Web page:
Speaker: Patent office to boost innovation, job creation
Oct. 24, 2012
The opening of a satellite operation of the U.S. Patent and Trademark Office in Denver next year will label Colorado as “a leader in innovation” and eventually spur innovation and job creation in the state, a Denver-based patent lawyer said Wednesday in Colorado Springs.
The satellite office is expected to open in about a year in downtown Denver with up to 200 patent examiners, administrative law judges and other personnel to help reduce a nationwide backlog of 600,000 patent applications that take up to three years to processed, said John Posthumus, a technology attorney in the Denver office of Sheridan Ross. He spoke to business owners and executives during a presentation at the U.S. Olympic Training Center sponsored by the Colorado Bioscience Association.
John Posthumus, Sheridan Ross P.C.
“This puts Colorado on the map as an innovation hub, reinforces the state’s brand” as a center of innovation and builds on the state’s economic development efforts, Posthumus said. “The impact won’t be immediate, but over the next three to five years, I believe that you will see a significant change in the amount of venture capital in the state with the ability of small inventors and startup companies to get their patent applications processed more quickly, which will allow them to use the patent as an asset to get funding.”
A study by the Leeds School of Business at the University of Colorado estimated the patent office would generate an economic impact totaling $439 million in its first five years of operation, based on the office growing from 440 employees during the first year to 958 after five years and patent examiners earning an average annual salary of $90,000. The satellite office also is expected to contribute to tourism, Posthumus said, by attracting inventors to use secure videoconferencing facilities to make presentations to patent examiners in other locations.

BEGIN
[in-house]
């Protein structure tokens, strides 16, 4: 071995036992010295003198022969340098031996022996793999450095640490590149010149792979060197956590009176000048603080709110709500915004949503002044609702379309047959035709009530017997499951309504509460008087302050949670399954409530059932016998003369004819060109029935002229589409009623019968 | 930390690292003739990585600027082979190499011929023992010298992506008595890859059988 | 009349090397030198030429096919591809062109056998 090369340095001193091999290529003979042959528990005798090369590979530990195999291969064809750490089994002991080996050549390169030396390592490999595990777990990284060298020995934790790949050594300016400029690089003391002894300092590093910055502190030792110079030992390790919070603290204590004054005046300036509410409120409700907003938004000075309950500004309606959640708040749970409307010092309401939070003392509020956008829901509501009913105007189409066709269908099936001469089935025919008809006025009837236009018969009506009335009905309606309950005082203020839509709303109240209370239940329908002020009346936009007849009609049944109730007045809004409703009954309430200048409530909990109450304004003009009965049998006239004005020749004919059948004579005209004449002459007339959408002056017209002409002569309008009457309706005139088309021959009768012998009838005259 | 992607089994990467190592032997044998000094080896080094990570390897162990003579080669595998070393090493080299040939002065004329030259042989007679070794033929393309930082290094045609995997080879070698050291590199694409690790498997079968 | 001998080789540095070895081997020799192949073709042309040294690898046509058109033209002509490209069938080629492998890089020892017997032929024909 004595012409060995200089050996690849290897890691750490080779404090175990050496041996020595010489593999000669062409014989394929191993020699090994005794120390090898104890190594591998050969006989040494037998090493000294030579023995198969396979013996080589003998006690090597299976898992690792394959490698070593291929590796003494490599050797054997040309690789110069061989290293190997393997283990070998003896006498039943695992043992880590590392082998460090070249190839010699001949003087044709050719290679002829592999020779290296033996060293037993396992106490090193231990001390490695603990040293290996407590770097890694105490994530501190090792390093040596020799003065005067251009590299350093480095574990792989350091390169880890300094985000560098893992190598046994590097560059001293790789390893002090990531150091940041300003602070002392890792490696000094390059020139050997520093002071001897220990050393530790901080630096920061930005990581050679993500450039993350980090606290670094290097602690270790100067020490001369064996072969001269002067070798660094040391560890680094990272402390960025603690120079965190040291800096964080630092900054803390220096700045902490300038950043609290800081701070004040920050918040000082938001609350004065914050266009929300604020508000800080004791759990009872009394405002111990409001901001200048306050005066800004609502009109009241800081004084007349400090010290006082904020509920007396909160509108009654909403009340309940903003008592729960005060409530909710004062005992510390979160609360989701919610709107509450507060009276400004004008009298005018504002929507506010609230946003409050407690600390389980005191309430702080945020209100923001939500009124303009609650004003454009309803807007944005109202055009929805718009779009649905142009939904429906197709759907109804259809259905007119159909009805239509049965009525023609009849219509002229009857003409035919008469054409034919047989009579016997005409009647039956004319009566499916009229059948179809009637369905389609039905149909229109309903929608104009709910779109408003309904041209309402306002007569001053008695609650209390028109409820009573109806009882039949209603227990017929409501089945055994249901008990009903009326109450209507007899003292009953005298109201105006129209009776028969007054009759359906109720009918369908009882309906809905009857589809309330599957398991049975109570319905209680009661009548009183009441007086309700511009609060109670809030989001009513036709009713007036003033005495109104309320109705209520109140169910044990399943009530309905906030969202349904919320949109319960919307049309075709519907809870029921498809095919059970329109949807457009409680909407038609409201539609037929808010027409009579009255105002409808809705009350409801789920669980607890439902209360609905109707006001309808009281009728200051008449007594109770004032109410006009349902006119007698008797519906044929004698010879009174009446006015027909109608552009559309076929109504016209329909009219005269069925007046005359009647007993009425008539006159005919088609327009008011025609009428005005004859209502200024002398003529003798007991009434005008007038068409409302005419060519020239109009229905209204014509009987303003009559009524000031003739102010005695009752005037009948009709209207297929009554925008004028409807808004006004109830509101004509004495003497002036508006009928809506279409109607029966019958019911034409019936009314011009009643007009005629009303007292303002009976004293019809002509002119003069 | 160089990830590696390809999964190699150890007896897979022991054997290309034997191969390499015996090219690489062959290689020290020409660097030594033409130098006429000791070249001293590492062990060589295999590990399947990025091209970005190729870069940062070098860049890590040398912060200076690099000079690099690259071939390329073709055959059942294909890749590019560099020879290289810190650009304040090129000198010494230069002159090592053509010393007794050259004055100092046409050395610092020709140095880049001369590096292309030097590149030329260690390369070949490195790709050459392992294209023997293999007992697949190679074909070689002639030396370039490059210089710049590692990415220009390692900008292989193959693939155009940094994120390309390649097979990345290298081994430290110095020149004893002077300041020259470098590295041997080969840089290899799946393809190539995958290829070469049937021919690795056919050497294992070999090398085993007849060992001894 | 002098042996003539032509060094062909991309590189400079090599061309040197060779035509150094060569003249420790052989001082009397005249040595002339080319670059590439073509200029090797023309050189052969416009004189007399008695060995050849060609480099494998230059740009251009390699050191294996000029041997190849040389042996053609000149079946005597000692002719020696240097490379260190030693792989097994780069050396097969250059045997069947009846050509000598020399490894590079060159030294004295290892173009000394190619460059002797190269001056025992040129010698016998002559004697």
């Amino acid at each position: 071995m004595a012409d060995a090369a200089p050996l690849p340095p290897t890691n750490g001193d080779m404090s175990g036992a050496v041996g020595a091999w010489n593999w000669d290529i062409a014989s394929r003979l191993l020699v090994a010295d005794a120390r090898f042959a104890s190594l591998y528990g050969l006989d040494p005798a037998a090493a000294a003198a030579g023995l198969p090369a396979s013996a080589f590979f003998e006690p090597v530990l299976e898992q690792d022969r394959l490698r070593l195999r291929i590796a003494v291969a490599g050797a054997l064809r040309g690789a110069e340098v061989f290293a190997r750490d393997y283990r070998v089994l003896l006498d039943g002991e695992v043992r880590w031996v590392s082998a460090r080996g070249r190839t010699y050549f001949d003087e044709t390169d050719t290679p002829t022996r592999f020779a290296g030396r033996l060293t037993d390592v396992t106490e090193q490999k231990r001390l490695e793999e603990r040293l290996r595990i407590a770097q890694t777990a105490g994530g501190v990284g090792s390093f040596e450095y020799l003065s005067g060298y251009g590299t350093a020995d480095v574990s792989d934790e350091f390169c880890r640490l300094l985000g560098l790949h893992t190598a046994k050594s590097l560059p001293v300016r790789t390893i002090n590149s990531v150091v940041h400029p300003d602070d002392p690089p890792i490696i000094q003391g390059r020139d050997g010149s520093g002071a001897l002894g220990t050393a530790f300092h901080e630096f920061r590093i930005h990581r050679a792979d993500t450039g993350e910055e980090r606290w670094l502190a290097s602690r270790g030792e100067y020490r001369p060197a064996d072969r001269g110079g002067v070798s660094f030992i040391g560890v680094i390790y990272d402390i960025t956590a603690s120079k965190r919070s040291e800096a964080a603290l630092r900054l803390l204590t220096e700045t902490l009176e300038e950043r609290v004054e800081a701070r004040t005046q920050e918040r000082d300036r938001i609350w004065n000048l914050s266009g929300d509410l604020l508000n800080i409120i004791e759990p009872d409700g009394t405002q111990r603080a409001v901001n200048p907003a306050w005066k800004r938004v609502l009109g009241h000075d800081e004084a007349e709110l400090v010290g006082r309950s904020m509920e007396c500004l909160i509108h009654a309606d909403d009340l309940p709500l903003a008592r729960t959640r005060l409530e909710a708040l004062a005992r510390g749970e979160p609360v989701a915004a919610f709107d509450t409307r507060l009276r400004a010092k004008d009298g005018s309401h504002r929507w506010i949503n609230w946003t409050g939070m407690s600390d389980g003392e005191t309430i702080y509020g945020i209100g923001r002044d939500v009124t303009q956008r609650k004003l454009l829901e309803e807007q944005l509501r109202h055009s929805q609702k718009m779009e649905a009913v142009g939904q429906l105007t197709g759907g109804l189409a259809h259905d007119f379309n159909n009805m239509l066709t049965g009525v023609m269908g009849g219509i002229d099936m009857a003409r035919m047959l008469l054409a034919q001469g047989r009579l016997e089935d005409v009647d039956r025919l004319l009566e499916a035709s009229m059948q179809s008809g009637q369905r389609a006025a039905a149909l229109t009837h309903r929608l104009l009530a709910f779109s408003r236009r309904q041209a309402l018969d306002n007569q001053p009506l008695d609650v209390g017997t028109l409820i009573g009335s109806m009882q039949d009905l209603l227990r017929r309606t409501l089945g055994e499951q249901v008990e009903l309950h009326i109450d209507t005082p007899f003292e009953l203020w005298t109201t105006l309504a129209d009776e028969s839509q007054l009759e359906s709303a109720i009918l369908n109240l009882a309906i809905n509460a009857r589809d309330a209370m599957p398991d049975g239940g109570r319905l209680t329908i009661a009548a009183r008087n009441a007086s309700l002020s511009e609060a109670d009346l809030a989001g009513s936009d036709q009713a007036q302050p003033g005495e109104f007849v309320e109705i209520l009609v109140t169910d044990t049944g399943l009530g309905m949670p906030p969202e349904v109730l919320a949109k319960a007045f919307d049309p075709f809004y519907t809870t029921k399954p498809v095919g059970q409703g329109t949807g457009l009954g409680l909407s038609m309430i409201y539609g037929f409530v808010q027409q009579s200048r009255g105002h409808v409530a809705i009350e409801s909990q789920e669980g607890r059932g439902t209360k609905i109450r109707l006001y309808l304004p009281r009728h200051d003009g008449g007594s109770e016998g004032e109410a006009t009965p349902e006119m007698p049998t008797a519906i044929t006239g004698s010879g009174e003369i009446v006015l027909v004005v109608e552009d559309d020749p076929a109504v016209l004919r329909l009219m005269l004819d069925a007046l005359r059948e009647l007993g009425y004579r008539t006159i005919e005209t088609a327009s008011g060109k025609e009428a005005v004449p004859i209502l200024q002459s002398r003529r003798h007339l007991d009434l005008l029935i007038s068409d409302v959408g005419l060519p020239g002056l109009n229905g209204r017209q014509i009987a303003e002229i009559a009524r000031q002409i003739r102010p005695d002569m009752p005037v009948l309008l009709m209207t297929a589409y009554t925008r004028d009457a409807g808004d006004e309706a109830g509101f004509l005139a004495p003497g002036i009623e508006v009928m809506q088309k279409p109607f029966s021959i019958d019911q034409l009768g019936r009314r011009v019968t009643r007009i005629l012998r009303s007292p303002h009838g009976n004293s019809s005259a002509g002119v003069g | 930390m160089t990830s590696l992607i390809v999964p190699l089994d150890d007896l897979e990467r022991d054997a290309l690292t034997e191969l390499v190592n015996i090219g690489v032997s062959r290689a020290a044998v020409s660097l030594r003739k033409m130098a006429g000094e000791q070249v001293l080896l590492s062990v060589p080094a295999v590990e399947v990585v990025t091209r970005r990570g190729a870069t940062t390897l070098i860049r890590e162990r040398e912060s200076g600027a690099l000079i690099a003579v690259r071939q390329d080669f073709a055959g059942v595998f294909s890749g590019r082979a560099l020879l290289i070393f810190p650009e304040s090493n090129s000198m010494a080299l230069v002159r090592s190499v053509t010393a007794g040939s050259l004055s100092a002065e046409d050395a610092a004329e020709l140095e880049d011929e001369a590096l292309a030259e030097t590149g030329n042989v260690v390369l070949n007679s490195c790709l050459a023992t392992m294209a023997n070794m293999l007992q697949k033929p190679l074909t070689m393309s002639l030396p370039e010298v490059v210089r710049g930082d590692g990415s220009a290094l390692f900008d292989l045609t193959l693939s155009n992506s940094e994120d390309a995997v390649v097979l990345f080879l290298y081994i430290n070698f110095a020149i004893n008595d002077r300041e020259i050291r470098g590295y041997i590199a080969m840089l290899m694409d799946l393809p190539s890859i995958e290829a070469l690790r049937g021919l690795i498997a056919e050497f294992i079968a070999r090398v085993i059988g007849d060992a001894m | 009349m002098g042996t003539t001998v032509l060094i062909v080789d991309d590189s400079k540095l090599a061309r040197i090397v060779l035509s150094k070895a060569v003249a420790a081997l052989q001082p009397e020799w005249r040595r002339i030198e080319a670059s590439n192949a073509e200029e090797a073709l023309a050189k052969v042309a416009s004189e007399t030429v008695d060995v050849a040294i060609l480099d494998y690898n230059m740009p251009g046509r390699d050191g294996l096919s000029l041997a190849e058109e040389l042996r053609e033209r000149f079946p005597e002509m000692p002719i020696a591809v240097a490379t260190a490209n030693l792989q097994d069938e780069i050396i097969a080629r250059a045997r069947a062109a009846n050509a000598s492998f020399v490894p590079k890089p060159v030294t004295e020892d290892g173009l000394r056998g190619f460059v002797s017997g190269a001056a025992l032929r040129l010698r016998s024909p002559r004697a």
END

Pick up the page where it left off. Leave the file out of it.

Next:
Posthumus said the effort to bring the office to Denver began 3½ years ago and involved both of the state’s U.S. senators and three Denver area congressman who helped shepherd an amendment to the America Invents Act, signed into law in September 2011, that required the Patent and Trademark Office to open three satellite offices within three years. The other two offices will be in Dallas and California’s Silicon Valley and are part of an effort to cut the backlog of patent applications in half during the next four years, he said.